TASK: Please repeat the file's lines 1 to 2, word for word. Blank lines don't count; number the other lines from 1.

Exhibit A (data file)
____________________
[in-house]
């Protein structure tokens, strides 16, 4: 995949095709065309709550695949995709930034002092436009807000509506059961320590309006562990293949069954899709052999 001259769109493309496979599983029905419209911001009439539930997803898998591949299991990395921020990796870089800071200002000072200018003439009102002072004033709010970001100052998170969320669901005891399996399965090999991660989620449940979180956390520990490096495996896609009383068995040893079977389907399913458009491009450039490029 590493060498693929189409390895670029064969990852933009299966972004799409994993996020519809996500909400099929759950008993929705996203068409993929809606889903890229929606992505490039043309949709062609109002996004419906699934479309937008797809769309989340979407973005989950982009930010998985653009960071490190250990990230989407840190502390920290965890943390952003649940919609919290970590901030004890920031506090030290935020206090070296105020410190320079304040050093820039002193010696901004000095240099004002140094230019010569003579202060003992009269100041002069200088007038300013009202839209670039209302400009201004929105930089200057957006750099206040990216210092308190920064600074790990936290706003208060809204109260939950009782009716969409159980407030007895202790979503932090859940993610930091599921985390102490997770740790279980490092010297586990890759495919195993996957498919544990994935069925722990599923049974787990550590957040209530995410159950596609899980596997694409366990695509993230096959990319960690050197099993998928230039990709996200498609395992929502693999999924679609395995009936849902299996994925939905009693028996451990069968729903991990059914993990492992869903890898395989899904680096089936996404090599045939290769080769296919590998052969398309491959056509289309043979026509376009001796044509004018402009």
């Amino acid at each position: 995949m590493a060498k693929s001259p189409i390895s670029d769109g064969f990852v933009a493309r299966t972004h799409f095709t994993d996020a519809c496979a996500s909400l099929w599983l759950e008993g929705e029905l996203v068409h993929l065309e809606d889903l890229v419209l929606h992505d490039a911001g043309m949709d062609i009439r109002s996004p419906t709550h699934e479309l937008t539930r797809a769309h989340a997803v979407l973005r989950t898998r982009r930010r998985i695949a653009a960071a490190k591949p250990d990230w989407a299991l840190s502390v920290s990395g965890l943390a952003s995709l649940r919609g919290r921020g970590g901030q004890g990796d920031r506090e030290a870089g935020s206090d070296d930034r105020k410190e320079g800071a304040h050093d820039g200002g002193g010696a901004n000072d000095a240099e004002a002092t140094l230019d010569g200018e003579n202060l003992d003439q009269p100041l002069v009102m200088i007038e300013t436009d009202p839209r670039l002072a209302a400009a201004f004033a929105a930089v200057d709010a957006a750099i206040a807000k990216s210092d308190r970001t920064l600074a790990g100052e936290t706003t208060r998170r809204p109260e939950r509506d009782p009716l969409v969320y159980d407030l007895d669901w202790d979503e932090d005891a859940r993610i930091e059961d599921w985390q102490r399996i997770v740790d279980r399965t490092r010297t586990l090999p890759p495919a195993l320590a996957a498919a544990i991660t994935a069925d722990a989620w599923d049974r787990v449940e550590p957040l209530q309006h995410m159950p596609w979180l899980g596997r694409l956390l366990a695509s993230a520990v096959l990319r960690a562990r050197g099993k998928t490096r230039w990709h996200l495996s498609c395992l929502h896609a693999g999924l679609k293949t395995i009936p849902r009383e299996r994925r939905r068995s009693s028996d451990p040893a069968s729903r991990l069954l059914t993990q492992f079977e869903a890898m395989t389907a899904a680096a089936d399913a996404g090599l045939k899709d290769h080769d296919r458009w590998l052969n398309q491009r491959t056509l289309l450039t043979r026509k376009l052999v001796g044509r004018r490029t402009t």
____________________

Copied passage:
[in-house]
């Protein structure tokens, strides 16, 4: 995949095709065309709550695949995709930034002092436009807000509506059961320590309006562990293949069954899709052999 001259769109493309496979599983029905419209911001009439539930997803898998591949299991990395921020990796870089800071200002000072200018003439009102002072004033709010970001100052998170969320669901005891399996399965090999991660989620449940979180956390520990490096495996896609009383068995040893079977389907399913458009491009450039490029 590493060498693929189409390895670029064969990852933009299966972004799409994993996020519809996500909400099929759950008993929705996203068409993929809606889903890229929606992505490039043309949709062609109002996004419906699934479309937008797809769309989340979407973005989950982009930010998985653009960071490190250990990230989407840190502390920290965890943390952003649940919609919290970590901030004890920031506090030290935020206090070296105020410190320079304040050093820039002193010696901004000095240099004002140094230019010569003579202060003992009269100041002069200088007038300013009202839209670039209302400009201004929105930089200057957006750099206040990216210092308190920064600074790990936290706003208060809204109260939950009782009716969409159980407030007895202790979503932090859940993610930091599921985390102490997770740790279980490092010297586990890759495919195993996957498919544990994935069925722990599923049974787990550590957040209530995410159950596609899980596997694409366990695509993230096959990319960690050197099993998928230039990709996200498609395992929502693999999924679609395995009936849902299996994925939905009693028996451990069968729903991990059914993990492992869903890898395989899904680096089936996404090599045939290769080769296919590998052969398309491959056509289309043979026509376009001796044509004018402009």